The answers to that question could shake the bedrock of our country
If you ever, for some reason, decided to search for me on Facebook, you would find, instead of a profile picture, a black background. I had changed it a few months ago, at the onset of the student protests that gripped the nation, and did so with the vain hope that it would be my small contribution of the resistance -- a few people shared my view at the time.
Far braver men and women, boys and girls, have done so much more, especially Dr Shahidul Alam, who is still interred in a nameless gaol. Human rights activists throughout the world, noted luminaries and other esteemed individuals, have demanded his release, but to no avail.
Barring myself and one other person on my 800-person strong “friend list” -- I put the term in quotation marks because I find myself waking on many mornings, staring at someone from the list, having no clue who they were -- the black flags have gone down.
We are the only ones who continue with this pointless excuse of an exercise. We both know it is pointless, that the machine of tragedy that is the news cycle and the public consciousness of Bangladesh will and has already moved on, regardless of what any of us are doing.
More recently though, as I sat down to reflect and think about it, these events seemed to signify, to me at least, the death of a lot more intangible concepts -- the death of pluralistic thought, the rise of the oft-repeated but not discussed philosophy of “conform or die” that is the root of populist propaganda, and the growing divide, in terms of property and culture, between the haves and the have-nots of Bangladeshi society.
As a member of the privileged elite (ie someone capable of writing or reading this), we are vastly unaware of the internal pressures that are set to shake the bedrock of our country.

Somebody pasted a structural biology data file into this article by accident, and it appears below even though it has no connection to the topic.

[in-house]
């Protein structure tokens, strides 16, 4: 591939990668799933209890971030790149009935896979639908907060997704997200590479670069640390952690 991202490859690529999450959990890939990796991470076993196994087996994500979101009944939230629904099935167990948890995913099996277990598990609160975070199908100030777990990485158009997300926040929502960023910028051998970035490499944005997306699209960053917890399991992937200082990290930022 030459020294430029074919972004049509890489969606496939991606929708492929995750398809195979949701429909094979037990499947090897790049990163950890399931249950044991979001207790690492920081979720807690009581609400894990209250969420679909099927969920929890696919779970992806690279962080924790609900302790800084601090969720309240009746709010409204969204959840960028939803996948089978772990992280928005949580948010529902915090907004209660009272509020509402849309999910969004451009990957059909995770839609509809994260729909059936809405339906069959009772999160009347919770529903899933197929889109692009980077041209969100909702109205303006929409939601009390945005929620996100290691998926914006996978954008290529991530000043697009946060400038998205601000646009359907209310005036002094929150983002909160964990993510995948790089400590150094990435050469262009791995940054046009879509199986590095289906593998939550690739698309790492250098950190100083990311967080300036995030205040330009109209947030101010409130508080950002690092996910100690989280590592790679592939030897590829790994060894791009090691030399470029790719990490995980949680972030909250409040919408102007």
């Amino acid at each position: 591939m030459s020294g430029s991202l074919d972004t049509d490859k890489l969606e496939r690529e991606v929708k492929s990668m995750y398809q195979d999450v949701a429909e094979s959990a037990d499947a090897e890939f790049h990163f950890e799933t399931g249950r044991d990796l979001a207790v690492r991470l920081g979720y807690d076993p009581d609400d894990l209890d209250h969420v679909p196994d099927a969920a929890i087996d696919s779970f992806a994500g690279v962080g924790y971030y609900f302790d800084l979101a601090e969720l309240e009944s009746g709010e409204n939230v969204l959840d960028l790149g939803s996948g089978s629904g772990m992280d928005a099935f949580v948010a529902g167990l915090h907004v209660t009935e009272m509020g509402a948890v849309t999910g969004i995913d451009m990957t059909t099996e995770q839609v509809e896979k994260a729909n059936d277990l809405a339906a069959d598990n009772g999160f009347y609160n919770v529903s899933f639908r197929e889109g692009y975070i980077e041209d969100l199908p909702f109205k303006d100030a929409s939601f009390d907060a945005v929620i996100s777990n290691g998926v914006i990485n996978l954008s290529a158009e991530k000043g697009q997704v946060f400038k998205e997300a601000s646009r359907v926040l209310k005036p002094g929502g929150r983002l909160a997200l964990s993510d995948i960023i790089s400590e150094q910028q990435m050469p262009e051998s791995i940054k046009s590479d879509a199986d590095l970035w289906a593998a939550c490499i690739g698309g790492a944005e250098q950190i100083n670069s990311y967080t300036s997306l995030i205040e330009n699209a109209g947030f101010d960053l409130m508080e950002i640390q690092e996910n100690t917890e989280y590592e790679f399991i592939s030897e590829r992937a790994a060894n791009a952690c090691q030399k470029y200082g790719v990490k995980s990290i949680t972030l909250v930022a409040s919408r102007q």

Let’s talk about something which got passed into law recently, and which, despite it being a monumental piece of legislation, I have seen very little mention of on my social media newsfeed. I am talking about the Digital Security Act of 2018, which has already come under scrutiny, and is also being opposed by the United Nations’ human rights body and other relevant organizations.
This law gives unprecedented power to the government to punish and arrest people who hurt the “spirit of the Liberation War,” national anthem, the Bangladeshi flag, disrupt law/order, hurt religious sentiment, and provoke communal disharmony.
With the vagueness of the wording, the absolutely terrifying thing is that anyone can be arrested for anything, and it seems that there isn’t much that human rights organizations could do about it.
Let’s stretch this to the point of absurdity, shall we? Is a person eligible for arrest because he or she voices displeasure within certain sects of the country, either on social media, or through opinion pieces, much as this one? What if I designed innerwear and, perhaps inadvertently, the pattern resembled the design of the national flag?
What if I made the damning accusation that homosexuals in Bangladesh deserve to be recognized and not criminalized, that atheists are people too and shouldn’t be hacked to death, that the disenfranchised hijra population of Bangladesh be incorporated as members of our society properly and not essentially be discarded and reduced to be looked at as pariahs or a social nuisance.
What about people who dislike cricket, or don’t support the national team? I am definitely inciting communal disharmony there. How about if I have managed to offend, say 17 people, who make up a community, who vastly dislike the blank, black profile pictures on Facebook that I mentioned earlier?
If the avenues of expression are suppressed, we, as a nation, will both lose our ability to think, and be reduced to having a barren soul. When that happens, I am afraid the words that could fall from our lips would be the following -- “war is peace, freedom is slavery, ignorance is strength.”
Please, let us not let that happen.
Zubier Abdullah is an engineer and a short story writer.